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How the Sabres have found success when playing beyond regulation

ST. LOUIS – The Buffalo Sabres have had a lot of practice playing past regulation time this season and have enjoyed plenty of success.

More than a third of the Sabres' games have stretched into overtime or shootouts. The total is an NHL-high 13 of the first 37 games and Buffalo is 8-5, also leading the league in victories after 60 minutes.

Last season, Buffalo played 18 games beyond regulation for the season, going 6-12 overall and just 5-10 in overtime decisions.

Asked in recent days for some of the secrets to the team's play in extra time, coach Phil Housley doubled down on taking the pulse of a game and going with the players who are hot. But a closer look at the numbers shows Housley, in fact, has made some clear conclusions about his personnel when it comes to overtime.

If things are tied at the end of regulation when the schedule resumes Thursday night in Enterprise Center against the St. Louis Blues, definite patterns will be on display.

Housley gives heavy usage in overtime to Jack Eichel, Rasmus Ristolainen and Rasmus Dahlin, and any reasonable coach would do that. Sam Reinhart also gets a good deal of ice time. The Sabres have played nearly 39 1/2 minutes of overtime thus far, almost two-thirds of the way to an extra game, and those four players are the only ones who have compiled more than 10 minutes.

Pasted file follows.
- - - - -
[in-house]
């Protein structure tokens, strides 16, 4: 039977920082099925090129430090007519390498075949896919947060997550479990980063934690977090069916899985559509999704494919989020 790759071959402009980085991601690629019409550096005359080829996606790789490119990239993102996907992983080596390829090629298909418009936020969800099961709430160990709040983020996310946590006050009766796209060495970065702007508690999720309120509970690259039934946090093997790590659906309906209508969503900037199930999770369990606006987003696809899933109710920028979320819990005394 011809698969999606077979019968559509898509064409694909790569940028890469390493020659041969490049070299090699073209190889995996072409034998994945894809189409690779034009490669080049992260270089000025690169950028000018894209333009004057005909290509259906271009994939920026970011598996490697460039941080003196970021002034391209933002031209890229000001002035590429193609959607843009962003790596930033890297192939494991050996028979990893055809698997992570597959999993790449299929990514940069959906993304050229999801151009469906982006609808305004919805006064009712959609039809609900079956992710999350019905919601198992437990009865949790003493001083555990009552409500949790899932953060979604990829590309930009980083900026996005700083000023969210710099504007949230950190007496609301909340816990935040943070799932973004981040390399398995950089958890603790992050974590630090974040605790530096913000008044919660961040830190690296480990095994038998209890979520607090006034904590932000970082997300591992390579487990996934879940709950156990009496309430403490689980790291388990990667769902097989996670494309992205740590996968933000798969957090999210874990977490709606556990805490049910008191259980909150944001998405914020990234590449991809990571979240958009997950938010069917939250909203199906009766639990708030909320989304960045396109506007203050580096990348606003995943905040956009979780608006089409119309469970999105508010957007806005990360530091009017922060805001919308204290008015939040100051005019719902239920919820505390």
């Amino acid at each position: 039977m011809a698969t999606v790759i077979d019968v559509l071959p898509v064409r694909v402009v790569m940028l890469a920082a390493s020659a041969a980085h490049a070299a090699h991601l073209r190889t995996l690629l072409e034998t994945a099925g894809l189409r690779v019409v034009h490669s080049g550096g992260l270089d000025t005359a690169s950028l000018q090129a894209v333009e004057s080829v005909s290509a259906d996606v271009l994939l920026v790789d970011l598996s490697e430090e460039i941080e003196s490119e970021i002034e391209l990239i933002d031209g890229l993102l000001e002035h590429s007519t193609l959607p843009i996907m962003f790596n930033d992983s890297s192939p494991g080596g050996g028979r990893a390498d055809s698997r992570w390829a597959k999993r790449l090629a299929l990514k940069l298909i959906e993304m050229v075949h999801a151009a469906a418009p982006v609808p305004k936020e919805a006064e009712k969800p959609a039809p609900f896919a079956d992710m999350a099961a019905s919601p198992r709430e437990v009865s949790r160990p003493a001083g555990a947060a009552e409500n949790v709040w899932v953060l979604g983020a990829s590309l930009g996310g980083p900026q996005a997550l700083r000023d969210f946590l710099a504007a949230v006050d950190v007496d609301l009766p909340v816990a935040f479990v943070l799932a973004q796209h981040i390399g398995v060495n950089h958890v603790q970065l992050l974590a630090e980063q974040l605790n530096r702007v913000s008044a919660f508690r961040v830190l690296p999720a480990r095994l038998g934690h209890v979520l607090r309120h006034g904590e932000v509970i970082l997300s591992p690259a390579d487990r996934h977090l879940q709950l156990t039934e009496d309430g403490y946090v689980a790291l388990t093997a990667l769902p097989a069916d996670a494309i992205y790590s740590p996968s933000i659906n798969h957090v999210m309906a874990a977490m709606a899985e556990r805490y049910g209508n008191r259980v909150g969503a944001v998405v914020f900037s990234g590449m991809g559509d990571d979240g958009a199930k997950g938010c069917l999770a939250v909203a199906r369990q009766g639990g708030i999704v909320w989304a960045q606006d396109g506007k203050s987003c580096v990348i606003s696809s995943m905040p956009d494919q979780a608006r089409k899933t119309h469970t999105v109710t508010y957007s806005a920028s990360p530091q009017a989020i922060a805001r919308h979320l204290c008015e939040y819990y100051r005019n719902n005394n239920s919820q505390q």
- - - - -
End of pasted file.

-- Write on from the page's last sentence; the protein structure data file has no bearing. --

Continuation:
Eichel has played 21:49 of the 39:23, more than 55 percent of the available ice time. Ristolainen is at 19:17 and Dahlin at 18:25, after playing just 1:23 of the first three OTs before Housley started to go with him. Reinhart clocks in at 13:42.

Skinner doesn't see much ice

Where things get murky is when you consider the usage of top-line left winger Jeff Skinner, who leads the team with 26 goals overall and has three of its five overtime winners. He's tied for the league lead in that department with Calgary's Johnny Gaudreau, Winnipeg's Mark Scheifele and Detroit's Dylan Larkin – but don't expect to see him on the ice much at all unless the Sabres get a power play.

Housley has not shown much faith in Skinner when the numbers are equal and the room is plentiful in OT. Skinner took an offensive zone penalty in the Nov. 10 shootout win against Vancouver and committed a grievous turnover at the Toronto blue line in the Dec. 4 loss to the Leafs, and those two plays have seemingly tipped Housley's hand.

Skinner has played just under 9 1/2 minutes in OT – and only 3 minutes, 25 seconds at even strength in the extra periods. That's less than Conor Sheary (8:31), Casey Mittelstadt (6:20), Evan Rodrigues (5:11) and Vladimir Sobotka (5:00), who all would be considered substantially less dangerous when it comes to scoring.